An open book, showing an image of Ferdinand and Isabella enthroned
Title pages of the History of Ferdinand and Isabella, 1838 edition
His work was disturbed in February 1829 by the unexpected death of his eldest daughter Catherine, who was only four years old. This led him to reconsider his position on religion—previously an agnostic, his interest in Christianity was renewed, and having read the Bible, the works of the theologian William Paley as well as more skeptical works such as Hume’s Of Miracles, he came to acknowledge the “moral truth” of the gospels, while remaining opposed to the doctrines of orthodox Christianity. Despite this personal tragedy, and his own continued ill health, Prescott had gathered sufficient material to begin drafting the History in October 1829. At around this time, Prescott read the works of Gabriel Bonnot de Mably, including his historiographical piece De l’étude de l’histoire. He henceforth aimed to write history to de Mably’s romantic ideal, and on more than one occasion expressed his indebtedness to him. Prescott also encountered Elogia de la Réina Doña Isabel, by his Spanish contemporary Diego Clemencín, which helped shape his views concerning the monarchs’ political roles. Due to further problems with his eyesight, it took him sixteen months to write the first three hundred pages of the History. It was largely finished by 1834, but Prescott dedicated two years to abridging and redrafting it. He was also briefly engaged in writing a biography of Charles Brockden Brown for Jared Sparks’ Library of American Biography. Prescott was not familiar with American literature, and he based the work on other contemporary biographies of Brown. As a result, the biography has had little academic impact. In 1835, he took residence in the rural town of Nahant, Massachusetts, due to concerns about his health. He was here accustomed to riding his horses for the purpose of exercise, and he persevered even in sub-zero temperatures. Prescott finished the concluding chapter of the work in July 1836, and despite the amount of time and effort which he had spent on the work, was at first unsure about publishing it. However, his father argued that refusing to do so would amount to cowardice, and this swayed him. Prescott had previously considered publishing the work in London first, and therefore a printed draft copy of the work was sent to a Colonel Aspinwall for consideration. However, both Longman and Murray, which were at the time the leading British publishers, refused the work, and Prescott decided to postpone.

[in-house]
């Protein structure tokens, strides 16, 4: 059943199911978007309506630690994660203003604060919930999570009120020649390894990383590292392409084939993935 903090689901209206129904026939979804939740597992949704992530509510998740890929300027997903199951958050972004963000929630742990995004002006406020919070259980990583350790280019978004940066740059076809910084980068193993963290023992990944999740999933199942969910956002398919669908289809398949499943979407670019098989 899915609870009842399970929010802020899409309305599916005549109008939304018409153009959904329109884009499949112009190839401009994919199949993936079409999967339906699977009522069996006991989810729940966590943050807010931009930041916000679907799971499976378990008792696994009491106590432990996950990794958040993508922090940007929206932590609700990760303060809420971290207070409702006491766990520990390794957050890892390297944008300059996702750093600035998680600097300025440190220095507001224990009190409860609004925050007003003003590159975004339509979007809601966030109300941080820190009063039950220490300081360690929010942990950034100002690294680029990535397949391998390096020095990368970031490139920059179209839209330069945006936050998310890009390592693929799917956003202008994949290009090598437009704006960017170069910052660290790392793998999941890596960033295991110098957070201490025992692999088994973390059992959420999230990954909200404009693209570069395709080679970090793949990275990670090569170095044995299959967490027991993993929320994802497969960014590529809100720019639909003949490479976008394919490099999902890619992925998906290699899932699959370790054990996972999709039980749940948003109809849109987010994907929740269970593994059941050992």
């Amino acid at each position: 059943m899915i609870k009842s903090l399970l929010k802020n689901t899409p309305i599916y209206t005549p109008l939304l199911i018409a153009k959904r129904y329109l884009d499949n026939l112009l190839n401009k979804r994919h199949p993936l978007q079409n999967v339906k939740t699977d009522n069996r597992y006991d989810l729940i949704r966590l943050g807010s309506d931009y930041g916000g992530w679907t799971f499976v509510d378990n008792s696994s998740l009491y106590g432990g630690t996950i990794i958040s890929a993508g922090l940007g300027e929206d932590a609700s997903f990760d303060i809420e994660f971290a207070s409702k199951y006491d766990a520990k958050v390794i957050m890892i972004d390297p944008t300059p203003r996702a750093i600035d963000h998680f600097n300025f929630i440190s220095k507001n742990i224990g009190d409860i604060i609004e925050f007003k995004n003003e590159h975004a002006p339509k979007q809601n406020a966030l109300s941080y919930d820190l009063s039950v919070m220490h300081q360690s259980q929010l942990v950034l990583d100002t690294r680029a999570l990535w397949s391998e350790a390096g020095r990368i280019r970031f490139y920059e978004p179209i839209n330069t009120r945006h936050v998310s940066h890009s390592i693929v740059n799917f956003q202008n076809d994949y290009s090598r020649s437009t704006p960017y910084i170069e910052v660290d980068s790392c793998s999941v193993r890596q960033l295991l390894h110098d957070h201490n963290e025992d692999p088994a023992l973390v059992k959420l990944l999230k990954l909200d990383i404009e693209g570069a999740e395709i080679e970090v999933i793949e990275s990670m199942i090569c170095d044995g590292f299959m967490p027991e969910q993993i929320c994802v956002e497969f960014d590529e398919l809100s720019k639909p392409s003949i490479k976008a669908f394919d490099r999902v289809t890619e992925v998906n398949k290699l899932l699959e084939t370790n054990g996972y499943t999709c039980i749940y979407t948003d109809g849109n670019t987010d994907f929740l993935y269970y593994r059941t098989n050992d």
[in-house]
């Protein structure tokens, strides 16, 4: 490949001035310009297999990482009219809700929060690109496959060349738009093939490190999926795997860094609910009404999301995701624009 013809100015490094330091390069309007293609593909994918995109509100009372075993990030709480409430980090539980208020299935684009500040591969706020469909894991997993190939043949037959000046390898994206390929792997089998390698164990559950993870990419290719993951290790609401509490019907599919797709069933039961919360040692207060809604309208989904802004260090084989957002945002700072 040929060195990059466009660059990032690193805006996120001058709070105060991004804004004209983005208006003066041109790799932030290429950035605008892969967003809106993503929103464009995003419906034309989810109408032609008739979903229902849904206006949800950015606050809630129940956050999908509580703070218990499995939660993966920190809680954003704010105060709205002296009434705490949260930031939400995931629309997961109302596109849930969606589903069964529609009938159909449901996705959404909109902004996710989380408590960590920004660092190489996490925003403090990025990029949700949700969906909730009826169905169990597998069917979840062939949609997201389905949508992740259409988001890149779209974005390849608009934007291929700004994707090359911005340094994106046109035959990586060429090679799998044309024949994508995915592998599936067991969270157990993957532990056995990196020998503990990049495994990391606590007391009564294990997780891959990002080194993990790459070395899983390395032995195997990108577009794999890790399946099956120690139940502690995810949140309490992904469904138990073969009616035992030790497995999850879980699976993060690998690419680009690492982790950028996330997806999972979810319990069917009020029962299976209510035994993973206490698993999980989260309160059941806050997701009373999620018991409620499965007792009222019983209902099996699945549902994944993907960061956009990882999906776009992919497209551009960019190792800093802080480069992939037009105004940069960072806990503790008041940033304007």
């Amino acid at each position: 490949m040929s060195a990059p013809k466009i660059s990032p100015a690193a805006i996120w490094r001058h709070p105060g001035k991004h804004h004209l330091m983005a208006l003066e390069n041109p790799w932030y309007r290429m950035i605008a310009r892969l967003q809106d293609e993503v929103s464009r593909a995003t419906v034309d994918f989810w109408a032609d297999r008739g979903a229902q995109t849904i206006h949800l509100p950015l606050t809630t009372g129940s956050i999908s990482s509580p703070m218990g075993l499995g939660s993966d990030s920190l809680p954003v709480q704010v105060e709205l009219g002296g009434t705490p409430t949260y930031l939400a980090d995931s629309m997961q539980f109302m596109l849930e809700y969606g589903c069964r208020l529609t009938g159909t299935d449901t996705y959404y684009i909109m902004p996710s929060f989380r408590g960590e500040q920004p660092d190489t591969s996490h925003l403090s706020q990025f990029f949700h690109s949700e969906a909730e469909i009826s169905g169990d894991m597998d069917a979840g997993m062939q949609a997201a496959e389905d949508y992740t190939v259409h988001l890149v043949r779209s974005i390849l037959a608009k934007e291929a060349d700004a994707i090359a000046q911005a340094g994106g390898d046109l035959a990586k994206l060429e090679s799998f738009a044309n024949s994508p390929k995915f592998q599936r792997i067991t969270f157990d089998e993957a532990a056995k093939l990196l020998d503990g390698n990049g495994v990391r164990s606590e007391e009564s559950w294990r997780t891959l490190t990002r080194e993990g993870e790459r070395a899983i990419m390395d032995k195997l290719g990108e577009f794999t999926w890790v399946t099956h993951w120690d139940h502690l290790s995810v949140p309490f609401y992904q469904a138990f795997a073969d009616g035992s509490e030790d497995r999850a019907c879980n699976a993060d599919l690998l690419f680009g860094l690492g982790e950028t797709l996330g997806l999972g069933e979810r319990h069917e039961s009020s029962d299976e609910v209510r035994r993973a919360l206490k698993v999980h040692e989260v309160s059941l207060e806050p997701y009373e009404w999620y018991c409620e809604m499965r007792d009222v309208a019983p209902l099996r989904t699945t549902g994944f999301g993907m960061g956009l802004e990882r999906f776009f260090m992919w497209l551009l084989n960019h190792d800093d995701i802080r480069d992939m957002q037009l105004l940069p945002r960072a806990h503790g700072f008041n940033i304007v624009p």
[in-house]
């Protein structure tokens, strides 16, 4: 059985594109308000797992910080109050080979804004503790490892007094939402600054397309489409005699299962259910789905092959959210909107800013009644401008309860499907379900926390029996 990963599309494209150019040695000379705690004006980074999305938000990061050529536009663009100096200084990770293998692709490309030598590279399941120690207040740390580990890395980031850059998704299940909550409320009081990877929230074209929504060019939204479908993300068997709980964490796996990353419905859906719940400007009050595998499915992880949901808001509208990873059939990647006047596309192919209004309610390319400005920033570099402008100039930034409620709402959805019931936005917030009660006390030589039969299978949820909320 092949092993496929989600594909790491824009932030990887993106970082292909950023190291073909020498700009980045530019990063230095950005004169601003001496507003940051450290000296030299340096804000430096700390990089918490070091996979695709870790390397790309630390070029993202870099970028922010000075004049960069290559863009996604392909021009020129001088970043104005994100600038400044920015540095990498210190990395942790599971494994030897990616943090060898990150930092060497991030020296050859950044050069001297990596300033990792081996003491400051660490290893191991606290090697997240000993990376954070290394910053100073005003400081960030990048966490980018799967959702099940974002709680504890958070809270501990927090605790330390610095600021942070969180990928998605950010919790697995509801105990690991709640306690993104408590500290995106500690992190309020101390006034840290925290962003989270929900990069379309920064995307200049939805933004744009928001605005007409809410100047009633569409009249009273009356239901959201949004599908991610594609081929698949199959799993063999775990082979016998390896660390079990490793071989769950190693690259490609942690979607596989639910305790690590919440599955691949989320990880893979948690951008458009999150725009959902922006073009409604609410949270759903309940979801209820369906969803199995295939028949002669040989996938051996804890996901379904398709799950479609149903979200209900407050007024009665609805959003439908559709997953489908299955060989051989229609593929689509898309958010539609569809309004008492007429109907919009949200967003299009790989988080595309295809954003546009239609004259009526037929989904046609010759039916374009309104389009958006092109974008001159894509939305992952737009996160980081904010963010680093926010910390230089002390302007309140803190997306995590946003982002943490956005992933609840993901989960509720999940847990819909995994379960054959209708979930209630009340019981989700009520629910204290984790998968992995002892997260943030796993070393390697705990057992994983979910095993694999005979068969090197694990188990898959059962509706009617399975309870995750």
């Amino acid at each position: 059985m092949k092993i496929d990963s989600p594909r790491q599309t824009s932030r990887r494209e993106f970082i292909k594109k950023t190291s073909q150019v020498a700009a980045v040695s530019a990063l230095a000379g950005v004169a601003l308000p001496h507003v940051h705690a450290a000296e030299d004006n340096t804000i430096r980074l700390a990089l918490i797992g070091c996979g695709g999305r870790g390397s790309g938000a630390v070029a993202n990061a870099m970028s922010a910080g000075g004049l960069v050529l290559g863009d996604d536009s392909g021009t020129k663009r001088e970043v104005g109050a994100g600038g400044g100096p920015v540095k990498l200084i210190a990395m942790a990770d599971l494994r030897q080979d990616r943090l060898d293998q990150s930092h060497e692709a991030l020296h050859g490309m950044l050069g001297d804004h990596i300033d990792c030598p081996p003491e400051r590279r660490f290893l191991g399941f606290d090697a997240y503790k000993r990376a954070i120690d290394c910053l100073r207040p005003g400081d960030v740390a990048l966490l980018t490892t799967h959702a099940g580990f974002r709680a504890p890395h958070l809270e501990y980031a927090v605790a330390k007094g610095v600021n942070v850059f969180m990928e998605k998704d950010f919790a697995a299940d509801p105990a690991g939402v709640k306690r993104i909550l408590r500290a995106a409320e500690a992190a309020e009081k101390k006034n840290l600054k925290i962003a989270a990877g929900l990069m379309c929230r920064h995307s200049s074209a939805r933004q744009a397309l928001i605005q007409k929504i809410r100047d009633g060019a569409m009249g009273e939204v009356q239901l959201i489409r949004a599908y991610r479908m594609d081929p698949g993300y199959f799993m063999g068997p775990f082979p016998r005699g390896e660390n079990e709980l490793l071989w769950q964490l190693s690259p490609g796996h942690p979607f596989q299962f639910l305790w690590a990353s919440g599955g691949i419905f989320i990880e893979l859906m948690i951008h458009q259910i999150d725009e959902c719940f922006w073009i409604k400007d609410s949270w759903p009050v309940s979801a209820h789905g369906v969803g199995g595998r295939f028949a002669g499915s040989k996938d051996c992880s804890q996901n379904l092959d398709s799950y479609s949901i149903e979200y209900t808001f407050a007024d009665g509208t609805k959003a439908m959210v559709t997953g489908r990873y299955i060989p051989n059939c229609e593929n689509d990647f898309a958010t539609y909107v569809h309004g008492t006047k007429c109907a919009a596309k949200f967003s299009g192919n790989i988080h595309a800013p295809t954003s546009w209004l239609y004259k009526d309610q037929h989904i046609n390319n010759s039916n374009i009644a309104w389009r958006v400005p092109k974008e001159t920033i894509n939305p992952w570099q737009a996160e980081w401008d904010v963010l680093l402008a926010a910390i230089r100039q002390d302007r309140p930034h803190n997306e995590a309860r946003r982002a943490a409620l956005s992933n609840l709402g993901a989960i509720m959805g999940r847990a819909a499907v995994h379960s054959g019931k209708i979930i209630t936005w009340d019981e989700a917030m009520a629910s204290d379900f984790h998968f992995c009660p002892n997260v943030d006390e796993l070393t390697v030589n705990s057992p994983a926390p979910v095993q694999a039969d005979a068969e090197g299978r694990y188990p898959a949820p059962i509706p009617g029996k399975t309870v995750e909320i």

The History of Ferdinand and Isabella was published on Christmas Day, 1837 by the American Stationery Company, Boston, with a print run of 500 copies. It was dedicated to his father. To the surprise of Prescott and the publisher, the book sold very well—the original print run was insufficient to adequately supply Boston’s bookshops, let alone the whole nation’s. It was first published in London by Richard Bentley in early 1838. The work received excellent critical reviews, both in America and in Britain, where Henry Vassall-Fox and Robert Southey expressed their admiration of the work. It was also noticed in France, despite the fact that a French translation was not available at the time. Prescott was adamant that his work should not be altered by anyone other than himself, and when he heard that his publishers were considering an abridgement of the History of Ferdinand and Isabella in June 1839, he produced an abridgement of the work himself, which resulted in the original project’s cancellation. He was elected a member of the American Antiquarian Society in May 1839 -Wikipedia